By Angela Romeo

Often we hear the phrase “she is a woman in a man’s world.” And as the world changes, we learn that acceptance and respect are for all. The art world still has its prejudices. For example there is an ongoing debate concerning craft vs., art. There is a school that views craft as a skill at making useful items, and that art is a symbolic expression of ideas, emotions and experiences. Perhaps craft do tend to be utilitarian and art is a way to express emotion or reality. But perhaps the debate can be distilled to cultural bias and aesthetics.

As ridiculous as the argument may be the ongoing debate that certain art is craft and not worthy of serious study and gallery space is blown to bits when looking at the work of artists such as Robin Przybysz.

Born in Cincinnati, Ohio, in 1963, Robin Adams Przybysz grew up in a family that was involved in the arts.  Her family’s history in the arts involves acting, modeling, landscape architecture, sculpture, and lithography. Przybysz developed a career as artist/educator.

Przybysz received her undergrad degree in Fine Arts/Art Education from the University of Cincinnati in 1986, and returned in 1991 to serve as an Adjunct Professor for the Art Education Department. Przybysz has spent the last three decades exhibiting her work in the United Stated and teaching art to children Kprep-12. She is currently working on her MFA degree at Azusa Pacific University in Southern California with an emphasis on sculpture installation. She will graduate July 2016 following her solo exhibition, Excavation of the Immaculate Heart.

Excavation of the Immaculate Heart runs June 11to July 1 at the Duke Gallery, Azusa Pacific University, West Campus, 701 E. Foothill Boulevard, Azusa CA. At. The work is testament to craft as art, art as craft and to a woman ready to be more than a woman in a man’s world challenging the views of fine art.

“As a woman artist in today’s society, I have so many more advantages than women in past histories, yet I find that many of us women still struggle for recognition and to be taken seriously. The strengths of my work fall under Contemporary Craft undergirded by women’s work and feminism.   I have found my voice in my art in such a way that it is not only relevant to today’s art world, but also how it links me to my past culture and how I will influence generations to come through the bloodline we share,” said Robin. “This exhibition is challenge for the viewer and me. We all began from the same place, the womb. We grow and develop influenced by the circumstances that surround us. But we are allowed to rewrite our history and our paths. Self-awareness and self-respect are journeys to self. The compilation of this work shows various developmental phases of a female figure in fetal position while in utero, being transformed through lines, patterns, and textures of various natural and tactile fibers such as linen, wood, paper, and plaster.  I wish for my audience to experience a visceral connection, one of strength and perseverance, when viewing the signs, symbols, and images of my art; which hold a universal experience inside the psychological and physiological stages of life.”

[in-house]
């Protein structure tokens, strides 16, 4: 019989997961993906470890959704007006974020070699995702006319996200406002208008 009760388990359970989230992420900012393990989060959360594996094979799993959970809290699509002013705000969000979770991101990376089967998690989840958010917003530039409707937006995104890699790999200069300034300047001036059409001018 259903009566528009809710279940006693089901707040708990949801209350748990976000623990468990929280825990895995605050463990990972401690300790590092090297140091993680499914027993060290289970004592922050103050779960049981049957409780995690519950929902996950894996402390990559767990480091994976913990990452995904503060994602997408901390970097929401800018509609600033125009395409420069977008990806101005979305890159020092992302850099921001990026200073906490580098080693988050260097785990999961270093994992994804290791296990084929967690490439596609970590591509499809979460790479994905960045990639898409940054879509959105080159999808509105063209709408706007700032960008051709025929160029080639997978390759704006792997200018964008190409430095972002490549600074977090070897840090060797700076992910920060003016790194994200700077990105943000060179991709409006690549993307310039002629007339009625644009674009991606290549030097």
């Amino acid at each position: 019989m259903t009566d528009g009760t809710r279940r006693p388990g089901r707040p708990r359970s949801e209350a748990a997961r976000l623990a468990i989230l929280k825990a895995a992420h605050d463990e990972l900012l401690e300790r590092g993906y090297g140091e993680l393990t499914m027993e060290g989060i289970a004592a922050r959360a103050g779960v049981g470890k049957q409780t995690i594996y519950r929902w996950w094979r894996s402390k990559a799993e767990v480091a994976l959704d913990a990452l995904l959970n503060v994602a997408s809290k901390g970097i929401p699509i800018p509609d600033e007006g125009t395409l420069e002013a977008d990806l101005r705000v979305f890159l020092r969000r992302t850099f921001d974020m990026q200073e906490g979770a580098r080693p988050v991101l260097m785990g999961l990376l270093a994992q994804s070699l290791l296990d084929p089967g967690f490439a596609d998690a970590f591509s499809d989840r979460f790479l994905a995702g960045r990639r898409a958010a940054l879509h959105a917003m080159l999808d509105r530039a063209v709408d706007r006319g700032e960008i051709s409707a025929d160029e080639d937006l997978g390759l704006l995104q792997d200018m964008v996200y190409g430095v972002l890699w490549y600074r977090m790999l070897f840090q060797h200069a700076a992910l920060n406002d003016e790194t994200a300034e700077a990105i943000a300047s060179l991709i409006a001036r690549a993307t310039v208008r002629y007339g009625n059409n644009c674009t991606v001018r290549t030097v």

For Robin the work is about the process. “It is the physical act of drawing, burning, or sculpting lines and forms that I find myself in an introspective trance; one that carries me away to another place in time through the rhythmical process of repetitious cadence in manipulating my materials. As I reflect back on the unfolding journey I have traveled, I see the validity and vulnerability in altering my life’s patterns to have new momentum without restriction. The skills I perform while crafting my sculptural bodies of art, and the natural fibrous materials I choose offer me a sensual, sensorial feel in my hands that become an extension of the gestures of my body.  The designs I fashion in my artworks whether burned, stitched, drawn, coiled, or constructed into three-dimensional sculptures become a symbolic language for me.  The inscriptions are a soothing dialect, and my development of transforming the medium is a meditative, ceremonial, and flowing state of motion.”

Excavation of the Immaculate Heart is a more than an installation exhibition. To surrender to its power the viewer can find that craft and art are irrelevant when the chance to transform one’s life lies at their feet.  “My work speaks of renewal and liberation from the oppression of childhood trauma by redirecting my own path in restructuring the cellular makeup of the story of my life; it declares hope, persistence, and determination. I will continue on this expedition that women have paved before me in making my voice heard.”

Excavation of the Immaculate Heart runs June 11to July 1 at the Duke Gallery, Azusa Pacific University, West Campus, 701 E. Foothill Boulevard, Azusa CA. For more about Robin Przybysz visit